In March of this year, when Jennifer Baker proposed the idea of a short story anthology based on the archetypes of queens and courtesans, one that would explore their strengths, I knew I wanted to be in on it, as much to work with this dedicated group of writers that I’d met at the Sirens Conference as to engage with these potentially powerful characters.
Because I’d been focused on writing long, epic fantasy novels, I hadn’t written a short story in more than three years. Initially, I think there was some delusion that because I could write 120,000 words I could EASILY write a story of 4,000-6,000 words.
What followed in the ensuing months was a rude awakening.
The talented Science Fiction and Fantasy writer, Paolo Bacigalupi has described writing short fiction as, “…more targeted–hand grenades of ideas, if you will. When they work, they hit, they explode, and you never forget them. Long fiction feels more like atmosphere: it’s a lot smokier and less defined.”
As it turns out, I am much more comfortable with smoke and atmosphere than I am with tossing a hand grenade.
At first, a way into the my short story was slow to surface. I began to doubt that I had anything to say about queens and courtesans, despite my background in history. Suddenly, my commitment to the project looked rash and ill-advised. But one long car ride from Southern California to Northern California provided ample time to mull it over. For any of you who have journeyed the stretch of Interstate 5 between the Tejon Pass and Los Banos, you know that the uninspired countryside offers an opportunity to consider one’s own inner mental landscape.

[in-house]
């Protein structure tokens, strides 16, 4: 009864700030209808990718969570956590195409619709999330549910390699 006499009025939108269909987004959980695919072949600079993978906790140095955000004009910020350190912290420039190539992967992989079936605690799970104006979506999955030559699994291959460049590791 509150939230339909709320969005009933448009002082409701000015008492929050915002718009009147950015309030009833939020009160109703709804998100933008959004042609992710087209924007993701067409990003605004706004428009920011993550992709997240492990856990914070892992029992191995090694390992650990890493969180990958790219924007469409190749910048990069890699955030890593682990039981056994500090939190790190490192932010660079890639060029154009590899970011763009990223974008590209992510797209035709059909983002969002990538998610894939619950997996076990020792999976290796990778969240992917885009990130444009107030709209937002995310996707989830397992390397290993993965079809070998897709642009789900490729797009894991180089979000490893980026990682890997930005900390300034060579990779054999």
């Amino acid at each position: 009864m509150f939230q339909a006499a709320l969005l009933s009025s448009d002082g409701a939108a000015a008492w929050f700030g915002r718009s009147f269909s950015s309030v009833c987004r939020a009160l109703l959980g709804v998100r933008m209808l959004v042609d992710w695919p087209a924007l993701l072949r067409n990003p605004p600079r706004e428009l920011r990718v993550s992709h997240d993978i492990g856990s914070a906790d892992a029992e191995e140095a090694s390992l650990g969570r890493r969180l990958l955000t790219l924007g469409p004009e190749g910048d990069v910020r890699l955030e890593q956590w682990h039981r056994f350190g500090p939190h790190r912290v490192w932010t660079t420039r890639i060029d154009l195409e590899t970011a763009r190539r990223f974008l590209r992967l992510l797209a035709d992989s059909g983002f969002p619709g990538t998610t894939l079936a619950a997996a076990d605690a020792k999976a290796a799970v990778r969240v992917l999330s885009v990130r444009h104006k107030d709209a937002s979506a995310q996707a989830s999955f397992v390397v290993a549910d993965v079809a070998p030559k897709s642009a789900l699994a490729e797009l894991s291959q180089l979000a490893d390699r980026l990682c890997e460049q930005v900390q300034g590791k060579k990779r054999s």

When that spark of an idea hit, somewhere between Avenal and Coalinga, I felt the immediate upwelling of optimism and excitement that a visit from The Muse can elicit. I pulled over and made The Gent drive while I scribbled in the margins of every available scrap of paper. Praise be. I finally had a place to start.
In that first week of inspiration, I wrote the initial draft of the story. Then I realized with a sinking certainty that I needed to know the “whole story” behind my short story to see where my 4,000-6,000 words would take me and ultimately the reader. This time, public transportation fortuitously provided an opening to engage in deep reflection. If you have ever taken the N-Judah line in San Francisco, then you know its consistent delays allow for almost zen-like contemplation. By the time I reached my destination, a monthly meeting with the First Writer’s Club, my writer’s support group, I not only had the whole outline of a novel, I also knew where my short story was headed.
But terminus and journey are two different things.
In May, the comments of the anthology’s Beta Readers resulted in versions six and seven. (Thank you, Cynthia Porter.)
In July, the keen eye of anthology editor Jessica Corra transformed my story yet again, pushing me to consider changes that I was admittedly reluctant to make. But I made the changes and managed to find a common ground between writer and editor, one that incorporated the critique while maintaining the original vision.
Hard on the heels of version eight came version nine as proofreader Ellie Zygmunt brought to light all those errors that my own incurred eye overlooked.
August raced by in a series of production deadlines. Bios. Contracts. Cover art. Formatting. Proofs. The latter three are beyond my technical comprehension but have my wholehearted appreciation. (Thank you, Jennifer Shimada, Amanda Pommer-Lewis, Jennifer Baker, and Kate Larking).
Now in September with the release date of Queen & Courtesans: A Sirens Benefit Anthology nearly upon us, I am reminded of something Graham Greene once said. Greene noted that “With a novel, which takes perhaps years to write, the author is not the same man he was at the end of the book as he was at the beginning…”
I would say that it doesn’t necessarily take years or a man or a novel to transform the author. Any project, when brought to its completion, is a transformative process, one which, as a writer, I hope to engage with again and again, for as long as I can.
Queens & Courtesans: A Sirens Benefit Anthology is available for pre-order in digital format at:
Sorry, no pre-orders available for the print version.
Official release date for digital and print versions October 6, 2016.
Thank you to Amanda Pommer-Lewis for the promotional and branding images related to Q&C.